After too many cranky nights and coffee-fueled mornings, you’ve finally decided to give sleep training a go. Here, one of the most popular—and controversial—methods explained.
Ferber, who now? A pediatrician and former director of the Center for Pediatric Sleep Disorders at Children's Hospital in Boston, Dr. Richard Ferber published his book Solve Your Child's Sleep Problems in 1985 and pretty much changed the way babies (and their parents) have been snoozing ever since.
So what is it? In short, it’s a sleep training method where babies learn how to soothe themselves to sleep (often by “crying it out”) when they’re ready, which is usually around five months old.
How does it work? First, follow a caring bedtime routine (like taking a bath and reading a book) before putting your baby to bed when she's drowsy but still awake. Then (and here’s the hard part) you leave the room—even if your baby is crying. If your child fusses, you can go in to comfort her (by patting and offering soothing words, not by picking her up) but, again, making sure to leave while she’s still awake. Every night, you increase the amount of time between these check-ins, which Ferber calls "progressive waiting." On the first night, you might go and comfort your baby every three, five and ten minutes (with ten minutes being the maximum interval time, although you would restart at three minutes if she wakes up later). A few days later, you might have worked up to 20-, 25- and 30-minute check-ins.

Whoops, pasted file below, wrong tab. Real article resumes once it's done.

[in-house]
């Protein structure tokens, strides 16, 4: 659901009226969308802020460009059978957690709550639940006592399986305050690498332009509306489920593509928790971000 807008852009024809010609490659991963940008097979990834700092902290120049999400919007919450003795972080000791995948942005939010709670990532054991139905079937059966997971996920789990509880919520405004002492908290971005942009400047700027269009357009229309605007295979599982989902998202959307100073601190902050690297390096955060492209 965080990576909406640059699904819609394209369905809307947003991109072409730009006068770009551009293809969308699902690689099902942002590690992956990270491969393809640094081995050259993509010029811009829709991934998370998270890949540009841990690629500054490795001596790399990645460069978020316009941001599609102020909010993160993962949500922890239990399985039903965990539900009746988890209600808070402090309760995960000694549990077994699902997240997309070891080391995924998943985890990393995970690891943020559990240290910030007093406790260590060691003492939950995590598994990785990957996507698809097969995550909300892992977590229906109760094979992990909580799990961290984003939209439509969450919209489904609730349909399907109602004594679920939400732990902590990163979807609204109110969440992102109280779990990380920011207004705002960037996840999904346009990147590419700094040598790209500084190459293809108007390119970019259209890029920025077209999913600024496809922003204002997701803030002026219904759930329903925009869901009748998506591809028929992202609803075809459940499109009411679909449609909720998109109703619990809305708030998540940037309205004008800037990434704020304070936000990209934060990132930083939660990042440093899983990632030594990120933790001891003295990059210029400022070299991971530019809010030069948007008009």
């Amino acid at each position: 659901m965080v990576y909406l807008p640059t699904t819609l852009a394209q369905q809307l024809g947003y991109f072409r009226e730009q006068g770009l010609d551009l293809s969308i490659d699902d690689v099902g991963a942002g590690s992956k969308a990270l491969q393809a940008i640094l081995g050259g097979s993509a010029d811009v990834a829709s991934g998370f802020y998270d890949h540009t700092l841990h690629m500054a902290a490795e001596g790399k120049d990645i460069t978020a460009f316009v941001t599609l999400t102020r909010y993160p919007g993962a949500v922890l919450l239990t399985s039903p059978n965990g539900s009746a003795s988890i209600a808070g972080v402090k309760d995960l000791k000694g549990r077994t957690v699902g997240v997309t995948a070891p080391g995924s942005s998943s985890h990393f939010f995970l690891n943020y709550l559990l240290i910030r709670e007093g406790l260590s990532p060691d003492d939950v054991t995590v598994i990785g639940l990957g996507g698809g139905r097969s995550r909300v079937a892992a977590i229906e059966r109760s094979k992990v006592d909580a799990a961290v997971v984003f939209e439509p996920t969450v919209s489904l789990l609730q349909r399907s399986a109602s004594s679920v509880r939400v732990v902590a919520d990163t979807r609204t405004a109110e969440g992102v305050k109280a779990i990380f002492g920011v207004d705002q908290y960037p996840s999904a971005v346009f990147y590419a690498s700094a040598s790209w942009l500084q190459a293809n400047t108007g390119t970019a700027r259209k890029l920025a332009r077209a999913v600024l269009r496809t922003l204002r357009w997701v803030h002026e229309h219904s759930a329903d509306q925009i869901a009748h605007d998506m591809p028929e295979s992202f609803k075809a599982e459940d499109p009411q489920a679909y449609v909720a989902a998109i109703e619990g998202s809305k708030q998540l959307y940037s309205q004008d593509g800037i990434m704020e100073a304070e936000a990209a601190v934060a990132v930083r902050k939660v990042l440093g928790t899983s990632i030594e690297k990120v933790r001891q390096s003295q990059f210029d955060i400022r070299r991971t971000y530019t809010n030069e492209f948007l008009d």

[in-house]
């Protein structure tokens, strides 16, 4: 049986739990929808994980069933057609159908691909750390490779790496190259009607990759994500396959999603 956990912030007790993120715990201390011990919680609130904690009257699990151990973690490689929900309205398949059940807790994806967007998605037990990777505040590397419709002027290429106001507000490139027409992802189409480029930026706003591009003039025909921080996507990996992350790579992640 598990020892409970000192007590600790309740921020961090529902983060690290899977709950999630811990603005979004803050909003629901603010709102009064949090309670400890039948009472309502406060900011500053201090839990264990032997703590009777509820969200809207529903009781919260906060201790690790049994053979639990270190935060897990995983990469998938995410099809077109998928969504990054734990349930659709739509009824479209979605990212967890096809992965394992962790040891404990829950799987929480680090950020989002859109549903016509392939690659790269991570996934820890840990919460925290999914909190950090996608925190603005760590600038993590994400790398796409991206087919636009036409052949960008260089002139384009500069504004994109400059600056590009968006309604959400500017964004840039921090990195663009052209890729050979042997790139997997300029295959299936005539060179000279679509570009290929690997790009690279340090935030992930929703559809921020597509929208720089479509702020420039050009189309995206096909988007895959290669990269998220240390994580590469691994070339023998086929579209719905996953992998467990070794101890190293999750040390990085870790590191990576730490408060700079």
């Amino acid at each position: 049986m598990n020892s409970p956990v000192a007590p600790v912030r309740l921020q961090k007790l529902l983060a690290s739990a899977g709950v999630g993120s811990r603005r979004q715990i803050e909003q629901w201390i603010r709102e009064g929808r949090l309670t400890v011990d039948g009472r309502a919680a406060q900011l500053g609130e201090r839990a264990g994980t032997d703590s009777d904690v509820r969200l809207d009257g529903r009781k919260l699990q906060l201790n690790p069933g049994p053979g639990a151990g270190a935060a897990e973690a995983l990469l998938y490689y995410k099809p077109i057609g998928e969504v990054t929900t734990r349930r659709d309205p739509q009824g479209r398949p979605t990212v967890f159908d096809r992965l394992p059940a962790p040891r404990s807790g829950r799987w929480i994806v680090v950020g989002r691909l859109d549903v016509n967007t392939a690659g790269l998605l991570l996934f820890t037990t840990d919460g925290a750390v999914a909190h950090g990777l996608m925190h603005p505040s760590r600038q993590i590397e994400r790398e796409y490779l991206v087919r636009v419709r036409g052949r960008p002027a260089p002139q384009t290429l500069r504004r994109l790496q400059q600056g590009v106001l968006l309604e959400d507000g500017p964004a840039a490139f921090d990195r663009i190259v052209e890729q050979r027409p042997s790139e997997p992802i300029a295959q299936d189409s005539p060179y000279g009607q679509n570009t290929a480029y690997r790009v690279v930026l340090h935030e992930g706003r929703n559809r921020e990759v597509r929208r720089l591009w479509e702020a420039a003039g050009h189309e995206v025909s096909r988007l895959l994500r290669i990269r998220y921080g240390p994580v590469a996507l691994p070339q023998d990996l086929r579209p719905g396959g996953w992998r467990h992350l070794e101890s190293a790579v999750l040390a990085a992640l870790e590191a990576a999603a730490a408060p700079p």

Why does this work? The theory is that after a few days of gradually increasing the waiting intervals, most babies will come to understand that crying only earns them a quick check-in from you and so they learn to fall asleep on their own. This method also gets rid of unhelpful associations at bedtime (like a cuddle with mom) so that your kid will (in theory) no longer need or expect them when she wakes up in the middle of night.
Is this the same thing as the cry-it-out method? Kinda, sorta. The Ferber method has a bad rep with many parents worried about leaving their baby alone to cry in their crib all night. But Ferber is quick to point out that his method actually centers around gradual extinction, i.e., delaying the time in between wakings and comforting at regular intervals. A better nickname might be the check-and-console method. Got it? Goodnight and good luck.